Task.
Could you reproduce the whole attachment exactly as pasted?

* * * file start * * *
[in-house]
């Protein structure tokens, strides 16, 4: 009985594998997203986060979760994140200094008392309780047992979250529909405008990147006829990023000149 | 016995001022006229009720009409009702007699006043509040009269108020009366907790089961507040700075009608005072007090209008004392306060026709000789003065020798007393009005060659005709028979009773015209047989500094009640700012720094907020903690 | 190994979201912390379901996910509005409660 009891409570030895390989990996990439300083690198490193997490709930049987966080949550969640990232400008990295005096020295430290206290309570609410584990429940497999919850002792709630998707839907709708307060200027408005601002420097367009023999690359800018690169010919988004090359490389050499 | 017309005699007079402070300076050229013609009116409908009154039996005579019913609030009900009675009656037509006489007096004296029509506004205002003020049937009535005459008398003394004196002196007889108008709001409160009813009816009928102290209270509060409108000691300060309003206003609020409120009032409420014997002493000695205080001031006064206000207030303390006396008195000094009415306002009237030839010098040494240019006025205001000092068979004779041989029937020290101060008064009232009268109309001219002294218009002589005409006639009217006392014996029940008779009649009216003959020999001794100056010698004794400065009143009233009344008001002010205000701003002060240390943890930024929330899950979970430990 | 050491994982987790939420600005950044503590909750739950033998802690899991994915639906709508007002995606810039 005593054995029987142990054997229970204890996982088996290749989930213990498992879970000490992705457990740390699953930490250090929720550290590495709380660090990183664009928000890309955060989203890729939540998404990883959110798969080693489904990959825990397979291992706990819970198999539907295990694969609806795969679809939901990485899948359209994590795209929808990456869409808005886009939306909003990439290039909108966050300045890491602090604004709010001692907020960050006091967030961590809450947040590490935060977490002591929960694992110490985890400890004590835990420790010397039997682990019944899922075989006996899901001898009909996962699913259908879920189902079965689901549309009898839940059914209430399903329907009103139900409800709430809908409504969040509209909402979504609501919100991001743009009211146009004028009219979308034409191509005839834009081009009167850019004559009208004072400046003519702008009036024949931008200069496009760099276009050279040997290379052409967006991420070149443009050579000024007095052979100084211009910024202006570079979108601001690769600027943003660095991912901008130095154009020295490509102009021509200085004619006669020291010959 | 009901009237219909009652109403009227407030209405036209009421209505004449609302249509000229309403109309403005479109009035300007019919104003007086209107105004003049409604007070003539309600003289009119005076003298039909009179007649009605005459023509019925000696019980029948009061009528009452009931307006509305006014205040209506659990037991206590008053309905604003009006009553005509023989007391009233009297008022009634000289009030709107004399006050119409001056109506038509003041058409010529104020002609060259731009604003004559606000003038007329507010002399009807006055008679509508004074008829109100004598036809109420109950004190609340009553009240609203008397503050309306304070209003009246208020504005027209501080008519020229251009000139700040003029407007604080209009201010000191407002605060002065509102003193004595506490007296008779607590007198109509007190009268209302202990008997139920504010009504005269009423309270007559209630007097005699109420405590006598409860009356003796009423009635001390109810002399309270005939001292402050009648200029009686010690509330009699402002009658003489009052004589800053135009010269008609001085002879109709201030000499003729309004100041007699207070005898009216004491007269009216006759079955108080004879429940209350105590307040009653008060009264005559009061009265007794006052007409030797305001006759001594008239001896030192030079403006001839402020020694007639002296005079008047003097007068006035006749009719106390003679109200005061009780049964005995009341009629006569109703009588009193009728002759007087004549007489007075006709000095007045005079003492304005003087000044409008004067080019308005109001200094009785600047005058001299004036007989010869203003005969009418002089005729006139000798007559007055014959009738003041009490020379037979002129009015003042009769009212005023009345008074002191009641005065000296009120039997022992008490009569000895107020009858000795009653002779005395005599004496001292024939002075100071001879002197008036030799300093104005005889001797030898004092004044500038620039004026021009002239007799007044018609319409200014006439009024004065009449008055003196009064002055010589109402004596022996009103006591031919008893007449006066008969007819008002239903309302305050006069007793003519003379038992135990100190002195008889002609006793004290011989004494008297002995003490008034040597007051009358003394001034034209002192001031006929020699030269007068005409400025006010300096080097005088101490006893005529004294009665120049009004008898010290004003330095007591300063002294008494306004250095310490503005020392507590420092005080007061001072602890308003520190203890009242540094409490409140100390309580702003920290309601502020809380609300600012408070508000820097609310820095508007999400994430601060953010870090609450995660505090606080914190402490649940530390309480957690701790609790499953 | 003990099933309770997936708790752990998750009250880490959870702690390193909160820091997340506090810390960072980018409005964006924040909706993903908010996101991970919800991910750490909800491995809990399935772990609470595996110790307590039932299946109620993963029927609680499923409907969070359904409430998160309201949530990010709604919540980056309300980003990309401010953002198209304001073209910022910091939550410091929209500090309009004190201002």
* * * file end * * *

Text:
[in-house]
């Protein structure tokens, strides 16, 4: 009985594998997203986060979760994140200094008392309780047992979250529909405008990147006829990023000149 | 016995001022006229009720009409009702007699006043509040009269108020009366907790089961507040700075009608005072007090209008004392306060026709000789003065020798007393009005060659005709028979009773015209047989500094009640700012720094907020903690 | 190994979201912390379901996910509005409660 009891409570030895390989990996990439300083690198490193997490709930049987966080949550969640990232400008990295005096020295430290206290309570609410584990429940497999919850002792709630998707839907709708307060200027408005601002420097367009023999690359800018690169010919988004090359490389050499 | 017309005699007079402070300076050229013609009116409908009154039996005579019913609030009900009675009656037509006489007096004296029509506004205002003020049937009535005459008398003394004196002196007889108008709001409160009813009816009928102290209270509060409108000691300060309003206003609020409120009032409420014997002493000695205080001031006064206000207030303390006396008195000094009415306002009237030839010098040494240019006025205001000092068979004779041989029937020290101060008064009232009268109309001219002294218009002589005409006639009217006392014996029940008779009649009216003959020999001794100056010698004794400065009143009233009344008001002010205000701003002060240390943890930024929330899950979970430990 | 050491994982987790939420600005950044503590909750739950033998802690899991994915639906709508007002995606810039 005593054995029987142990054997229970204890996982088996290749989930213990498992879970000490992705457990740390699953930490250090929720550290590495709380660090990183664009928000890309955060989203890729939540998404990883959110798969080693489904990959825990397979291992706990819970198999539907295990694969609806795969679809939901990485899948359209994590795209929808990456869409808005886009939306909003990439290039909108966050300045890491602090604004709010001692907020960050006091967030961590809450947040590490935060977490002591929960694992110490985890400890004590835990420790010397039997682990019944899922075989006996899901001898009909996962699913259908879920189902079965689901549309009898839940059914209430399903329907009103139900409800709430809908409504969040509209909402979504609501919100991001743009009211146009004028009219979308034409191509005839834009081009009167850019004559009208004072400046003519702008009036024949931008200069496009760099276009050279040997290379052409967006991420070149443009050579000024007095052979100084211009910024202006570079979108601001690769600027943003660095991912901008130095154009020295490509102009021509200085004619006669020291010959 | 009901009237219909009652109403009227407030209405036209009421209505004449609302249509000229309403109309403005479109009035300007019919104003007086209107105004003049409604007070003539309600003289009119005076003298039909009179007649009605005459023509019925000696019980029948009061009528009452009931307006509305006014205040209506659990037991206590008053309905604003009006009553005509023989007391009233009297008022009634000289009030709107004399006050119409001056109506038509003041058409010529104020002609060259731009604003004559606000003038007329507010002399009807006055008679509508004074008829109100004598036809109420109950004190609340009553009240609203008397503050309306304070209003009246208020504005027209501080008519020229251009000139700040003029407007604080209009201010000191407002605060002065509102003193004595506490007296008779607590007198109509007190009268209302202990008997139920504010009504005269009423309270007559209630007097005699109420405590006598409860009356003796009423009635001390109810002399309270005939001292402050009648200029009686010690509330009699402002009658003489009052004589800053135009010269008609001085002879109709201030000499003729309004100041007699207070005898009216004491007269009216006759079955108080004879429940209350105590307040009653008060009264005559009061009265007794006052007409030797305001006759001594008239001896030192030079403006001839402020020694007639002296005079008047003097007068006035006749009719106390003679109200005061009780049964005995009341009629006569109703009588009193009728002759007087004549007489007075006709000095007045005079003492304005003087000044409008004067080019308005109001200094009785600047005058001299004036007989010869203003005969009418002089005729006139000798007559007055014959009738003041009490020379037979002129009015003042009769009212005023009345008074002191009641005065000296009120039997022992008490009569000895107020009858000795009653002779005395005599004496001292024939002075100071001879002197008036030799300093104005005889001797030898004092004044500038620039004026021009002239007799007044018609319409200014006439009024004065009449008055003196009064002055010589109402004596022996009103006591031919008893007449006066008969007819008002239903309302305050006069007793003519003379038992135990100190002195008889002609006793004290011989004494008297002995003490008034040597007051009358003394001034034209002192001031006929020699030269007068005409400025006010300096080097005088101490006893005529004294009665120049009004008898010290004003330095007591300063002294008494306004250095310490503005020392507590420092005080007061001072602890308003520190203890009242540094409490409140100390309580702003920290309601502020809380609300600012408070508000820097609310820095508007999400994430601060953010870090609450995660505090606080914190402490649940530390309480957690701790609790499953 | 003990099933309770997936708790752990998750009250880490959870702690390193909160820091997340506090810390960072980018409005964006924040909706993903908010996101991970919800991910750490909800491995809990399935772990609470595996110790307590039932299946109620993963029927609680499923409907969070359904409430998160309201949530990010709604919540980056309300980003990309401010953002198209304001073209910022910091939550410091929209500090309009004190201002």